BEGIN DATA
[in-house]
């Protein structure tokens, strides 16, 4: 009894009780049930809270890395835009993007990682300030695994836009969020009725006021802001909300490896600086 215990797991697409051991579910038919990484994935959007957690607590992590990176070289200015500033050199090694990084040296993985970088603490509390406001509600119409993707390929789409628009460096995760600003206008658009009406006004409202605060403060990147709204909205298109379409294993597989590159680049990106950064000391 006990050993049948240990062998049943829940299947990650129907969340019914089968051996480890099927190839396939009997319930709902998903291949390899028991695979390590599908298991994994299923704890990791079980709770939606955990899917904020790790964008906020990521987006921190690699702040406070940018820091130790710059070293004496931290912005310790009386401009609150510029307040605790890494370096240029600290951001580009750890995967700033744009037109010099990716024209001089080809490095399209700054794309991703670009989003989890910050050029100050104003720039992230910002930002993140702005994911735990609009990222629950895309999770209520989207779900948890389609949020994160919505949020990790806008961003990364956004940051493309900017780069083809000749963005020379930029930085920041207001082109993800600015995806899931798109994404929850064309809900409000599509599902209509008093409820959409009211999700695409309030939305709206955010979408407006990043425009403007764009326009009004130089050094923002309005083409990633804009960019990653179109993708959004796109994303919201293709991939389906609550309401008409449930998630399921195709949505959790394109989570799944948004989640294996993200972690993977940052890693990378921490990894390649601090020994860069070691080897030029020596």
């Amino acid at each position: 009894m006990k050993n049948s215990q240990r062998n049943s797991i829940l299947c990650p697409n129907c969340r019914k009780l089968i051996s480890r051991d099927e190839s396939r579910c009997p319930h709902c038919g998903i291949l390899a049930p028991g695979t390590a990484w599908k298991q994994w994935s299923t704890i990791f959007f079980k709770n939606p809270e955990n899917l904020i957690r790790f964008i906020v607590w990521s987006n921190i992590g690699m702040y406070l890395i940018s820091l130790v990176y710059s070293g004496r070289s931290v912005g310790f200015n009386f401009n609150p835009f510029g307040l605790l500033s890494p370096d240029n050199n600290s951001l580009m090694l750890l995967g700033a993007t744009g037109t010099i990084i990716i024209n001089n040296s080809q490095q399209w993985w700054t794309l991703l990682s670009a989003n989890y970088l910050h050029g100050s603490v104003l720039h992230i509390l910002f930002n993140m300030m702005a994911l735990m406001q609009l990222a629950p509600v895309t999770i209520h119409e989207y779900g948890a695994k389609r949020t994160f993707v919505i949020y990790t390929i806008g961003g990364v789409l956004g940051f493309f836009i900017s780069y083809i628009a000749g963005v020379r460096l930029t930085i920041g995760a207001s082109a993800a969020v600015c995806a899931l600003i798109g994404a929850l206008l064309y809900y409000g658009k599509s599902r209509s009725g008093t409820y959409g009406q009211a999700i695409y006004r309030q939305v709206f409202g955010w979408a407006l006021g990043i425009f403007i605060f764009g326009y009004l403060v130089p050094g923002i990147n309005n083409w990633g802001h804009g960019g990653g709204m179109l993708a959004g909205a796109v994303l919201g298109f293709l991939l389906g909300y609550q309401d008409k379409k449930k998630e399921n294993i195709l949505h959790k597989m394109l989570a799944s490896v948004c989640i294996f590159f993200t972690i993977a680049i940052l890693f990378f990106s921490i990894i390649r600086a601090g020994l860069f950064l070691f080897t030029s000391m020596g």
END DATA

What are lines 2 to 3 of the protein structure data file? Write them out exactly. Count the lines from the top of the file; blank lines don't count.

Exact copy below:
């Protein structure tokens, strides 16, 4: 009894009780049930809270890395835009993007990682300030695994836009969020009725006021802001909300490896600086 215990797991697409051991579910038919990484994935959007957690607590992590990176070289200015500033050199090694990084040296993985970088603490509390406001509600119409993707390929789409628009460096995760600003206008658009009406006004409202605060403060990147709204909205298109379409294993597989590159680049990106950064000391 006990050993049948240990062998049943829940299947990650129907969340019914089968051996480890099927190839396939009997319930709902998903291949390899028991695979390590599908298991994994299923704890990791079980709770939606955990899917904020790790964008906020990521987006921190690699702040406070940018820091130790710059070293004496931290912005310790009386401009609150510029307040605790890494370096240029600290951001580009750890995967700033744009037109010099990716024209001089080809490095399209700054794309991703670009989003989890910050050029100050104003720039992230910002930002993140702005994911735990609009990222629950895309999770209520989207779900948890389609949020994160919505949020990790806008961003990364956004940051493309900017780069083809000749963005020379930029930085920041207001082109993800600015995806899931798109994404929850064309809900409000599509599902209509008093409820959409009211999700695409309030939305709206955010979408407006990043425009403007764009326009009004130089050094923002309005083409990633804009960019990653179109993708959004796109994303919201293709991939389906609550309401008409449930998630399921195709949505959790394109989570799944948004989640294996993200972690993977940052890693990378921490990894390649601090020994860069070691080897030029020596």
């Amino acid at each position: 009894m006990k050993n049948s215990q240990r062998n049943s797991i829940l299947c990650p697409n129907c969340r019914k009780l089968i051996s480890r051991d099927e190839s396939r579910c009997p319930h709902c038919g998903i291949l390899a049930p028991g695979t390590a990484w599908k298991q994994w994935s299923t704890i990791f959007f079980k709770n939606p809270e955990n899917l904020i957690r790790f964008i906020v607590w990521s987006n921190i992590g690699m702040y406070l890395i940018s820091l130790v990176y710059s070293g004496r070289s931290v912005g310790f200015n009386f401009n609150p835009f510029g307040l605790l500033s890494p370096d240029n050199n600290s951001l580009m090694l750890l995967g700033a993007t744009g037109t010099i990084i990716i024209n001089n040296s080809q490095q399209w993985w700054t794309l991703l990682s670009a989003n989890y970088l910050h050029g100050s603490v104003l720039h992230i509390l910002f930002n993140m300030m702005a994911l735990m406001q609009l990222a629950p509600v895309t999770i209520h119409e989207y779900g948890a695994k389609r949020t994160f993707v919505i949020y990790t390929i806008g961003g990364v789409l956004g940051f493309f836009i900017s780069y083809i628009a000749g963005v020379r460096l930029t930085i920041g995760a207001s082109a993800a969020v600015c995806a899931l600003i798109g994404a929850l206008l064309y809900y409000g658009k599509s599902r209509s009725g008093t409820y959409g009406q009211a999700i695409y006004r309030q939305v709206f409202g955010w979408a407006l006021g990043i425009f403007i605060f764009g326009y009004l403060v130089p050094g923002i990147n309005n083409w990633g802001h804009g960019g990653g709204m179109l993708a959004g909205a796109v994303l919201g298109f293709l991939l389906g909300y609550q309401d008409k379409k449930k998630e399921n294993i195709l949505h959790k597989m394109l989570a799944s490896v948004c989640i294996f590159f993200t972690i993977a680049i940052l890693f990378f990106s921490i990894i390649r600086a601090g020994l860069f950064l070691f080897t030029s000391m020596g």